- If your unknown RLU is above the standard curve range, you can dilute the unknown sample enough to bring it back within range and just take the dilution factor into account when calculating your concentrations. MasterPlex ReaderFit allows you to input the dilution factors of your unknown samples and it will automatically take them into account when calculating the concentrations.
- If your response value is below the standard curve range, you can create one or more standard groups on the lower end by extending your serial dilutions.
7. Individual Standard Points vs. Mean of each Standard Replicate Group
Generally speaking, the more standard points you have (using individual standard points for the curve fit), the better the curve fit because you will have a greater number of degrees of freedom. This method will be more sensitive to outliers though so it is recommended that you first knock out any outliers that you might have and proceed with the standard calculations.
Using the mean of each standard replicate group will lead to less data points and that in turn will lead to a worse curve fit. This method is less susceptible to outliers though if you do not intend to mark them.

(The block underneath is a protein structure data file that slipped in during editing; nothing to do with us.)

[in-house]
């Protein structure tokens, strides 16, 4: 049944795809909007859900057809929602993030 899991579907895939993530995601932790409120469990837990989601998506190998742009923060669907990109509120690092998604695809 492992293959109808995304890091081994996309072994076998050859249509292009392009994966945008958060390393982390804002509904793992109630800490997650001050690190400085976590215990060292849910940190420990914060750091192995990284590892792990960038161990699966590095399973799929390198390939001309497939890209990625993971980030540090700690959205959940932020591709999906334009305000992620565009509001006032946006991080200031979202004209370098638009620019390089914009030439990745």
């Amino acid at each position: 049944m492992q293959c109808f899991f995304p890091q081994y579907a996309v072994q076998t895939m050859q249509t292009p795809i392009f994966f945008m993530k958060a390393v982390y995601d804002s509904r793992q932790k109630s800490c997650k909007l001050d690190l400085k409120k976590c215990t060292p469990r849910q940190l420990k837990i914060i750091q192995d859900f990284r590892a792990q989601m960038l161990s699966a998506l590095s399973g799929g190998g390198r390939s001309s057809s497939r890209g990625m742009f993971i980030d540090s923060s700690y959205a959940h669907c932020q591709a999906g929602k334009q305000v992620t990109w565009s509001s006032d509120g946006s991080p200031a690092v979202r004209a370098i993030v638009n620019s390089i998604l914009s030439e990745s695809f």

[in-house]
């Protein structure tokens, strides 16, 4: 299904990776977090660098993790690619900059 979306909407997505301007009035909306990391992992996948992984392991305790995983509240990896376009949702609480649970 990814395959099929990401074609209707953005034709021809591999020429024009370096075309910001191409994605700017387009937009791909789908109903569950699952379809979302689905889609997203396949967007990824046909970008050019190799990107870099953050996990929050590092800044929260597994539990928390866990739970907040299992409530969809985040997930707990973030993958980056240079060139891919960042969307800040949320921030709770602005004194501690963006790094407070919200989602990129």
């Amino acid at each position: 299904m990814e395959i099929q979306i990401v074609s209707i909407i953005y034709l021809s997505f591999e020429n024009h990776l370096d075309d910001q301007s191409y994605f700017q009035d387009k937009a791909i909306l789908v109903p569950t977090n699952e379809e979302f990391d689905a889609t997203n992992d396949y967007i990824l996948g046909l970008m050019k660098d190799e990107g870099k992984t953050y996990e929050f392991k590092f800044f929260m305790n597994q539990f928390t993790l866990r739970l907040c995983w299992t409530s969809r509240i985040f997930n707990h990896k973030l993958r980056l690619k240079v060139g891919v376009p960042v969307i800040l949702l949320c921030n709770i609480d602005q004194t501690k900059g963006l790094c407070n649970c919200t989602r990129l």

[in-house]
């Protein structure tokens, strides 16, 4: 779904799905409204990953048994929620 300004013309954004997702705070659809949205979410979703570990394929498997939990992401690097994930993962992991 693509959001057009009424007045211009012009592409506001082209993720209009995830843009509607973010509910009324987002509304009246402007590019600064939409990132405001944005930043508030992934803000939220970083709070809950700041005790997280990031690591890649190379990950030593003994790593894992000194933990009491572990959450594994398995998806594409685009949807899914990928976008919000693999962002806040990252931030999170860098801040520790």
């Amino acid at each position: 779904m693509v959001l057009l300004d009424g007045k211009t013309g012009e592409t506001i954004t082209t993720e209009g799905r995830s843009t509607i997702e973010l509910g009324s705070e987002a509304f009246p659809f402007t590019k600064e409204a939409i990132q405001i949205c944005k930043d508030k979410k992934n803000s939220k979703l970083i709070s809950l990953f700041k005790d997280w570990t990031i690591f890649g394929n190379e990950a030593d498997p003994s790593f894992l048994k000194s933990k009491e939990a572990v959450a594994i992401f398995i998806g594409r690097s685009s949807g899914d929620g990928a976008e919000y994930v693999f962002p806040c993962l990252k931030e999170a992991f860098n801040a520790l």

MasterPlex ReaderFit let's the user choose between both these methods.
8. Keep it in the Linear Range
In an ideal situation, you will want to be interpolating your unknown concentrations from the dynamic or linear portion of the standard curve. You definitely do not want to be interpolating or extrapolating any concentration values near the top of the curve where it is flat. Minute changes in RLU changes in this part of the curve can lead to huge differences in concentration so any errors that may have occurred will be multiplied by a very large factor.
9. Use the 4PL or 5PL for easy EC50/IC50 Determination
Dose response curves are best described using nonlinear regression models such as the 4PL and 5PL. Using these model equations, one can easily determine that the EC50/IC50 values.
Do you have anything additional tips that you would like to share? If so, please comment below.